Real estate analyst Mike DelPrete argued during an Inman Connect panel on Wednesday that “red is the new black.”

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Companies often beat other companies by providing better services or products.

But in real estate, “sustained unprofitability” has become a competitive advantage, according to real estate analyst Mike DelPrete, who gave a presentation Wednesday morning at Inman Connect Las Vegas entitled “iBuying Disrupted: The Battle of the Behemoths.”

Zillow Group, tech-touting brokerage Compass, iBuyer Opendoor and Redfin, a high-tech brokerage, are growing rapidly in large part because they have so much money and are under limited pressure to turn it into more anytime soon, DelPrete said.

“The biggest disruption in real estate is financial disruption,” he said, adding, “Red is the new black,” to audience laughter.

Zillow is particularly well positioned to leverage this edge, DelPrete argued.

According to DelPrete, Zillow’s preferred measure of accounting suggests the firm is profitable, but less so than last year. By this measure, it was “buying every dollar for 95 cents” in the first quarter of 2019, up from 85 cents for all of 2018.

But by another measure of profitability, one established under generally accepted accounting principles (GAAP), Zillow is a money-losing machine, DelPrete said. In the first quarter of 2019, it’s buying dollars for $1.20 a pop, up from $1.10 for all of 2018, he claimed.

One reason that Zillow has recently been moving farther away from profitability, rather than edging closer, is that it has embarked on a hugely expensive endeavor: buying and reselling homes, not just selling ads. Zillow got into this game, DelPrete suggested, because revenue growth from its advertising business has “basically ground to a halt,” which is a “big problem” for a publicly-traded company.

Another is that some homeowners began reaching out to Opendoor rather than going to Zillow’s website first. The promise of a real offer from Opendoor, he suggested, was even more alluring than the estimate of value that made Zillow a consumer magnet in the first place, the Zestimate. That’s why DelPrete describes iBuying as “the new Zestimate.”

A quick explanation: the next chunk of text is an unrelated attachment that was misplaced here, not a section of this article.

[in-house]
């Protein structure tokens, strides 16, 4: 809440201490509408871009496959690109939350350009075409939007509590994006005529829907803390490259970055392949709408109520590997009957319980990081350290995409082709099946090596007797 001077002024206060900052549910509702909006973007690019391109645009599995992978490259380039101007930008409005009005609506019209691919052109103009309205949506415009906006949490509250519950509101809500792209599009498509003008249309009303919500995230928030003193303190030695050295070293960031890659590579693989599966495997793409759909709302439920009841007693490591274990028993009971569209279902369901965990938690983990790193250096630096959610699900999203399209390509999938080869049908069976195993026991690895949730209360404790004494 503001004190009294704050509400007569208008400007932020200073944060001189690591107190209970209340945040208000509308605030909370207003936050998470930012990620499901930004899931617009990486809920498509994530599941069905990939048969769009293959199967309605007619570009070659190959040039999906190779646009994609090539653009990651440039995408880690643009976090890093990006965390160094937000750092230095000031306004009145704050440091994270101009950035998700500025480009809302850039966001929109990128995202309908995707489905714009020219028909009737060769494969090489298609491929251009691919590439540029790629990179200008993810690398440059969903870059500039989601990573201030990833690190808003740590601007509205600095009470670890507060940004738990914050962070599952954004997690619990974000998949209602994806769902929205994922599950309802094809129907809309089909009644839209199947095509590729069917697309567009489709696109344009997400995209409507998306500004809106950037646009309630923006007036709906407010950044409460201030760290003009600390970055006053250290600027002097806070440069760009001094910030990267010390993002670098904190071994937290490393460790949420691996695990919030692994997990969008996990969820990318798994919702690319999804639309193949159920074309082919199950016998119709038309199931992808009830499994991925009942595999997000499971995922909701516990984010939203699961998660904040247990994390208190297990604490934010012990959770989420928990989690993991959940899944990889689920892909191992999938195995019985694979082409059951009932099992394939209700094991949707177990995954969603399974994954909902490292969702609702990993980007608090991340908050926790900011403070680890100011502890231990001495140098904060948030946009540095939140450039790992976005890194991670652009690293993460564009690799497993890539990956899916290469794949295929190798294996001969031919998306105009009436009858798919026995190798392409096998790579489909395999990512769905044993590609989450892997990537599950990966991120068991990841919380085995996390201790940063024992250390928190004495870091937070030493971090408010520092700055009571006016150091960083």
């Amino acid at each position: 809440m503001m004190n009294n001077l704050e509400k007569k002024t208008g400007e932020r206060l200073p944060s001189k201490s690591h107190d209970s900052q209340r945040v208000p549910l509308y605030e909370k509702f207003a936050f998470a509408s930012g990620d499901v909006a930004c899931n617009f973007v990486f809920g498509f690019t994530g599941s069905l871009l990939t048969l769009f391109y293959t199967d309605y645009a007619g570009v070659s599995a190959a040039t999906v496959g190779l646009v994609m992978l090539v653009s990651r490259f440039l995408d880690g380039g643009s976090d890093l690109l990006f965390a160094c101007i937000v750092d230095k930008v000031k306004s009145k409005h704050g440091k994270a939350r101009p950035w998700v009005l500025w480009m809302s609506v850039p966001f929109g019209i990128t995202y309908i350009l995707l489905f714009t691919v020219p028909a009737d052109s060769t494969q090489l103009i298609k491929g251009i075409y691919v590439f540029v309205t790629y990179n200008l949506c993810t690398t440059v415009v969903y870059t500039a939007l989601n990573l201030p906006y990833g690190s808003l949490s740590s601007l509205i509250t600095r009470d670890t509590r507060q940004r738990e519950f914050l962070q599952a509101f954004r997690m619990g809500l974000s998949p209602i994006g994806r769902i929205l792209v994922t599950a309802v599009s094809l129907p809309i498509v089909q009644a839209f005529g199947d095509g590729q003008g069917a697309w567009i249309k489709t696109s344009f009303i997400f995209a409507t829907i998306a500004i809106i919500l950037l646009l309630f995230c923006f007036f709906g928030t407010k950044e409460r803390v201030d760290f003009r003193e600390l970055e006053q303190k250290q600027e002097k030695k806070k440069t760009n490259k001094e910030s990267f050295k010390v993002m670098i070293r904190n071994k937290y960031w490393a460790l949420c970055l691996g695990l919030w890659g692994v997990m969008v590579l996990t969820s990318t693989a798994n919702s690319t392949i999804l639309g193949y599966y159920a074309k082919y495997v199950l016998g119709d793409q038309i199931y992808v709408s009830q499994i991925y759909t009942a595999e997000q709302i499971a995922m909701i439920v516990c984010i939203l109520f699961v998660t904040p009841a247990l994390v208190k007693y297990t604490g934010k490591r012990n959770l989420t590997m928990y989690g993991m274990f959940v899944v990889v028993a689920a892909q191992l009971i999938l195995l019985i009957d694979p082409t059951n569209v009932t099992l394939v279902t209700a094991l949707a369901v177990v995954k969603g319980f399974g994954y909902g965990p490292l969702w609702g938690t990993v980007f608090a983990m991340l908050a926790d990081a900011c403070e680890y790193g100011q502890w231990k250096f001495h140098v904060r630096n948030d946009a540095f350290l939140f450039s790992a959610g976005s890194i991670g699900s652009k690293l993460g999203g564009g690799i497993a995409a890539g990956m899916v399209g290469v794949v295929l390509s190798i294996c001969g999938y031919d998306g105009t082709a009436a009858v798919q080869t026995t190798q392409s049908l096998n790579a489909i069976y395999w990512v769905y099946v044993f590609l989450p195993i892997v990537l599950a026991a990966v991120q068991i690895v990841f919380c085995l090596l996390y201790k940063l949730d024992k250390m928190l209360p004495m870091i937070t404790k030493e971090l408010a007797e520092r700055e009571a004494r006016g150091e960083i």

Zillow had already established itself as a collector and distributor of buyer leads. Now, its iBuying business is allowing it to do the same with seller leads.

The real money to be made in iBuying, DelPrete suggested, will not come from flipping homes. It will be the business model’s ability to capture serious homesellers and rout them to agents in exchange for referral fees.

Through Zillow Offers, its iBuyer, Zillow is generating roughly 1,500 leads per month per market. Only about 2.5 percent of its offers are accepted, he said, while the remainder are referred to its agent partners.

If Zillow Offers were collecting that level of leads in 20 markets, it would hoover up 360,000 seller leads per year.

Assume 20 percent of those leads convert into transactions, and that Zillow collects referral fees on those deals. DelPrete estimates that number would convert into close to $200 million in annual profit. That would overshadow what Zillow could earn if it turned a gross profit of 1 percent on every home flip — which it is not; it’s losing money on every flip at the moment, he said.

In Phoenix, the most mature iBuyer market, 40 percent of sellers are requesting offers from iBuyers, DelPrete said. That number might only grow, and could ultimately apply to many other markets.

“If you’re a homeowner thinking about selling your home, why wouldn’t you get an offer?”

All of this paints a bleak picture for agents who might like to make first contact with potential sellers without paying to do so. But not all hope is lost.

The new era in the industry, DelPrete said, could be called “The Incumbents Strike Back.”

Agents and brokerages are jumping on the iBuying wagon by creating or partnering with iBuyers.

“Through all of this [these efforts] agents are positioning themselves at the center.”

Email Teke Wiggin.

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